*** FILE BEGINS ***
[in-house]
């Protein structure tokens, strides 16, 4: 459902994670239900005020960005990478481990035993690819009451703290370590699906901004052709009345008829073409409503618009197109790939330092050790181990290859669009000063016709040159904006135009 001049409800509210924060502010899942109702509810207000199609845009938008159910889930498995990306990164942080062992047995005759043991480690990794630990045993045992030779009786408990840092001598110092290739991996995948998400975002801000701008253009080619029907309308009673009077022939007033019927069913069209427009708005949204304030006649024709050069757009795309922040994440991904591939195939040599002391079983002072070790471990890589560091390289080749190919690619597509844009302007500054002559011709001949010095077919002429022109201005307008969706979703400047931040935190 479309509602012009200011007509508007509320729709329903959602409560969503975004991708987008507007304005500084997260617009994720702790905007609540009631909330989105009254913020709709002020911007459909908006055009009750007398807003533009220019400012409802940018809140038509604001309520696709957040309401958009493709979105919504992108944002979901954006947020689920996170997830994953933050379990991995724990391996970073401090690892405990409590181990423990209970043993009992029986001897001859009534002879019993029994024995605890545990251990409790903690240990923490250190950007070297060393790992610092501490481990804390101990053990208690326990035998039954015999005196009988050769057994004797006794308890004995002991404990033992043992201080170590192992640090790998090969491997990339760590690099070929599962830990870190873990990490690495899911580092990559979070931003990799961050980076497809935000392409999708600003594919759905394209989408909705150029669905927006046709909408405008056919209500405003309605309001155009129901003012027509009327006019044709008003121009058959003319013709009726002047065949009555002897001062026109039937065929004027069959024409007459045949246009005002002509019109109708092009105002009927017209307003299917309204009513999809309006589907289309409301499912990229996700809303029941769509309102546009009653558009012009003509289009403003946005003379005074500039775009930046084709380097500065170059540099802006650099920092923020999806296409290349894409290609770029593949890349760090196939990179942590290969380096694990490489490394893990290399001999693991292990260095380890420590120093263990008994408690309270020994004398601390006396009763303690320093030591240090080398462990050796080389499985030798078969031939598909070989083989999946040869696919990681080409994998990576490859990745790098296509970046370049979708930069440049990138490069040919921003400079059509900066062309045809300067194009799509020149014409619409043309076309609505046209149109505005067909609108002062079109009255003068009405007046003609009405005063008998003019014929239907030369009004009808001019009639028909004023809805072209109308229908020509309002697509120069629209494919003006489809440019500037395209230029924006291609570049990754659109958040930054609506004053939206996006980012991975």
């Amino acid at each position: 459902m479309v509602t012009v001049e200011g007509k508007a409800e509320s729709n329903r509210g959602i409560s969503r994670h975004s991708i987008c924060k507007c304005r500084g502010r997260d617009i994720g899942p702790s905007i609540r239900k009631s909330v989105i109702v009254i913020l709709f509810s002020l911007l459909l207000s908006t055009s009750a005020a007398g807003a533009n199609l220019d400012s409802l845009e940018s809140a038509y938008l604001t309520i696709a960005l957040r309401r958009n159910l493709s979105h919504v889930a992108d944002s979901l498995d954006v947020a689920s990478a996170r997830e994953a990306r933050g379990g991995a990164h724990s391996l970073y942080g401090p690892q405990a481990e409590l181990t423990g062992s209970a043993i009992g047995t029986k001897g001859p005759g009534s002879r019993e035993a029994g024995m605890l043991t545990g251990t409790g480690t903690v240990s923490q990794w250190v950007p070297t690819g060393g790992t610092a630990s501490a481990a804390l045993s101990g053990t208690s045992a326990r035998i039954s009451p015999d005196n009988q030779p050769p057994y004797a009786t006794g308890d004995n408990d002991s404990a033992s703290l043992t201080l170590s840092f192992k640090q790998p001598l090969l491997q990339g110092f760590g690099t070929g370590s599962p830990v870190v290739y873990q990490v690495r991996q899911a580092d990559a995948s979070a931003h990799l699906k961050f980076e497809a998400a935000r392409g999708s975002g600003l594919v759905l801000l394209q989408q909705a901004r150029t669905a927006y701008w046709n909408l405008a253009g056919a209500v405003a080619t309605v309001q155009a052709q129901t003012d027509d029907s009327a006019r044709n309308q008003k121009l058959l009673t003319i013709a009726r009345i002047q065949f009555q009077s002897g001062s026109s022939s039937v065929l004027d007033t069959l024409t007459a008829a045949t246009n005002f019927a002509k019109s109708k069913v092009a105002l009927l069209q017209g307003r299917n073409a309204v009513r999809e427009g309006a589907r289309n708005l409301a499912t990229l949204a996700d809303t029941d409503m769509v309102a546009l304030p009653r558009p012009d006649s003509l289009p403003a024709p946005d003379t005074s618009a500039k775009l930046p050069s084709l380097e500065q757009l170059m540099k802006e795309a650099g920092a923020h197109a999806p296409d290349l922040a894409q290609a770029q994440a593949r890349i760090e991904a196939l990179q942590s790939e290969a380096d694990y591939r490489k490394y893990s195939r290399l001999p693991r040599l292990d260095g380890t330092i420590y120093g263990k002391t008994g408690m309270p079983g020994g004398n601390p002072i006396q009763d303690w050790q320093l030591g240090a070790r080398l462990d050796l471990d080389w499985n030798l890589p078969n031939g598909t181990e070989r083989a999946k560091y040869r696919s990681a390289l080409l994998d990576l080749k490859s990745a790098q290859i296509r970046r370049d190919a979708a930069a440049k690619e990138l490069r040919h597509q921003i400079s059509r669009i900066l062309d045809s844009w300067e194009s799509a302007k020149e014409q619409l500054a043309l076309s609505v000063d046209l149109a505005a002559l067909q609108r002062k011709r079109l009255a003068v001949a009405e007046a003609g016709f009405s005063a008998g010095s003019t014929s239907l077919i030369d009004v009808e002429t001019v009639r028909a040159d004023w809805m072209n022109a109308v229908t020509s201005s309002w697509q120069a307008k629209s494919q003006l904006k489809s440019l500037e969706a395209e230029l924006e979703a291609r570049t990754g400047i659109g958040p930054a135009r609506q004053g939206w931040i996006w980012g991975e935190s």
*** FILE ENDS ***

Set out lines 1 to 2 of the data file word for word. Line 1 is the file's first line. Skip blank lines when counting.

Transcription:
[in-house]
């Protein structure tokens, strides 16, 4: 459902994670239900005020960005990478481990035993690819009451703290370590699906901004052709009345008829073409409503618009197109790939330092050790181990290859669009000063016709040159904006135009 001049409800509210924060502010899942109702509810207000199609845009938008159910889930498995990306990164942080062992047995005759043991480690990794630990045993045992030779009786408990840092001598110092290739991996995948998400975002801000701008253009080619029907309308009673009077022939007033019927069913069209427009708005949204304030006649024709050069757009795309922040994440991904591939195939040599002391079983002072070790471990890589560091390289080749190919690619597509844009302007500054002559011709001949010095077919002429022109201005307008969706979703400047931040935190 479309509602012009200011007509508007509320729709329903959602409560969503975004991708987008507007304005500084997260617009994720702790905007609540009631909330989105009254913020709709002020911007459909908006055009009750007398807003533009220019400012409802940018809140038509604001309520696709957040309401958009493709979105919504992108944002979901954006947020689920996170997830994953933050379990991995724990391996970073401090690892405990409590181990423990209970043993009992029986001897001859009534002879019993029994024995605890545990251990409790903690240990923490250190950007070297060393790992610092501490481990804390101990053990208690326990035998039954015999005196009988050769057994004797006794308890004995002991404990033992043992201080170590192992640090790998090969491997990339760590690099070929599962830990870190873990990490690495899911580092990559979070931003990799961050980076497809935000392409999708600003594919759905394209989408909705150029669905927006046709909408405008056919209500405003309605309001155009129901003012027509009327006019044709008003121009058959003319013709009726002047065949009555002897001062026109039937065929004027069959024409007459045949246009005002002509019109109708092009105002009927017209307003299917309204009513999809309006589907289309409301499912990229996700809303029941769509309102546009009653558009012009003509289009403003946005003379005074500039775009930046084709380097500065170059540099802006650099920092923020999806296409290349894409290609770029593949890349760090196939990179942590290969380096694990490489490394893990290399001999693991292990260095380890420590120093263990008994408690309270020994004398601390006396009763303690320093030591240090080398462990050796080389499985030798078969031939598909070989083989999946040869696919990681080409994998990576490859990745790098296509970046370049979708930069440049990138490069040919921003400079059509900066062309045809300067194009799509020149014409619409043309076309609505046209149109505005067909609108002062079109009255003068009405007046003609009405005063008998003019014929239907030369009004009808001019009639028909004023809805072209109308229908020509309002697509120069629209494919003006489809440019500037395209230029924006291609570049990754659109958040930054609506004053939206996006980012991975």